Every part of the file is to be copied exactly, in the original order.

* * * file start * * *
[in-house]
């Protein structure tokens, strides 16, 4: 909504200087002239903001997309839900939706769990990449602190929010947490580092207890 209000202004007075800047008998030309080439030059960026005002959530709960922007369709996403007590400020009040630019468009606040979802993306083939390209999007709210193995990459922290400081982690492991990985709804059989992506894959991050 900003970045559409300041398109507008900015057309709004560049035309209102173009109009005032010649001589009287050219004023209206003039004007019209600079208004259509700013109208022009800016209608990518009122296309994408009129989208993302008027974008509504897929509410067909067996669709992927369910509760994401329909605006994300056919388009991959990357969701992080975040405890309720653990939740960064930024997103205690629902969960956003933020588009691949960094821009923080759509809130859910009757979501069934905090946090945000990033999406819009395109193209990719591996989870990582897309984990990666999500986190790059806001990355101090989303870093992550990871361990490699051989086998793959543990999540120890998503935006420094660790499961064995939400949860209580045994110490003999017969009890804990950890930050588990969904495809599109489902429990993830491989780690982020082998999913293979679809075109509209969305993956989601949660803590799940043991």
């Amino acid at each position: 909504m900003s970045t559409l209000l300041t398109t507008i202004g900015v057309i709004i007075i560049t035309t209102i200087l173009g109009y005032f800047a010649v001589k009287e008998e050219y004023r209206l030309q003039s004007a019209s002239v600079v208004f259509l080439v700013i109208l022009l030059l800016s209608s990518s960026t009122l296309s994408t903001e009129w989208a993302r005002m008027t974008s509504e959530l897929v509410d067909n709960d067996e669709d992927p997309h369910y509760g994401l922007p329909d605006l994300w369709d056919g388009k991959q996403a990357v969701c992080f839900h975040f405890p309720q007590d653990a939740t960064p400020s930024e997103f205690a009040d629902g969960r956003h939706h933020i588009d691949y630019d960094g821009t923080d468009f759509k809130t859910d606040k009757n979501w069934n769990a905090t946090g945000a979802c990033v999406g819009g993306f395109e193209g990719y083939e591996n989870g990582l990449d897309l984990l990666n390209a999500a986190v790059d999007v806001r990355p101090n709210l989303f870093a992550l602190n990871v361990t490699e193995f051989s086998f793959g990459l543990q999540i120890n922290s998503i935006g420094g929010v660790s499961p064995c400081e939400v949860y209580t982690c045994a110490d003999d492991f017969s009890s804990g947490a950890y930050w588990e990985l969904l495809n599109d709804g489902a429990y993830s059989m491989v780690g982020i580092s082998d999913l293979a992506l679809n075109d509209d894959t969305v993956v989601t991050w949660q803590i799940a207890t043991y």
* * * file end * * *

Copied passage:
[in-house]
């Protein structure tokens, strides 16, 4: 909504200087002239903001997309839900939706769990990449602190929010947490580092207890 209000202004007075800047008998030309080439030059960026005002959530709960922007369709996403007590400020009040630019468009606040979802993306083939390209999007709210193995990459922290400081982690492991990985709804059989992506894959991050 900003970045559409300041398109507008900015057309709004560049035309209102173009109009005032010649001589009287050219004023209206003039004007019209600079208004259509700013109208022009800016209608990518009122296309994408009129989208993302008027974008509504897929509410067909067996669709992927369910509760994401329909605006994300056919388009991959990357969701992080975040405890309720653990939740960064930024997103205690629902969960956003933020588009691949960094821009923080759509809130859910009757979501069934905090946090945000990033999406819009395109193209990719591996989870990582897309984990990666999500986190790059806001990355101090989303870093992550990871361990490699051989086998793959543990999540120890998503935006420094660790499961064995939400949860209580045994110490003999017969009890804990950890930050588990969904495809599109489902429990993830491989780690982020082998999913293979679809075109509209969305993956989601949660803590799940043991």
């Amino acid at each position: 909504m900003s970045t559409l209000l300041t398109t507008i202004g900015v057309i709004i007075i560049t035309t209102i200087l173009g109009y005032f800047a010649v001589k009287e008998e050219y004023r209206l030309q003039s004007a019209s002239v600079v208004f259509l080439v700013i109208l022009l030059l800016s209608s990518s960026t009122l296309s994408t903001e009129w989208a993302r005002m008027t974008s509504e959530l897929v509410d067909n709960d067996e669709d992927p997309h369910y509760g994401l922007p329909d605006l994300w369709d056919g388009k991959q996403a990357v969701c992080f839900h975040f405890p309720q007590d653990a939740t960064p400020s930024e997103f205690a009040d629902g969960r956003h939706h933020i588009d691949y630019d960094g821009t923080d468009f759509k809130t859910d606040k009757n979501w069934n769990a905090t946090g945000a979802c990033v999406g819009g993306f395109e193209g990719y083939e591996n989870g990582l990449d897309l984990l990666n390209a999500a986190v790059d999007v806001r990355p101090n709210l989303f870093a992550l602190n990871v361990t490699e193995f051989s086998f793959g990459l543990q999540i120890n922290s998503i935006g420094g929010v660790s499961p064995c400081e939400v949860y209580t982690c045994a110490d003999d492991f017969s009890s804990g947490a950890y930050w588990e990985l969904l495809n599109d709804g489902a429990y993830s059989m491989v780690g982020i580092s082998d999913l293979a992506l679809n075109d509209d894959t969305v993956v989601t991050w949660q803590i799940a207890t043991y």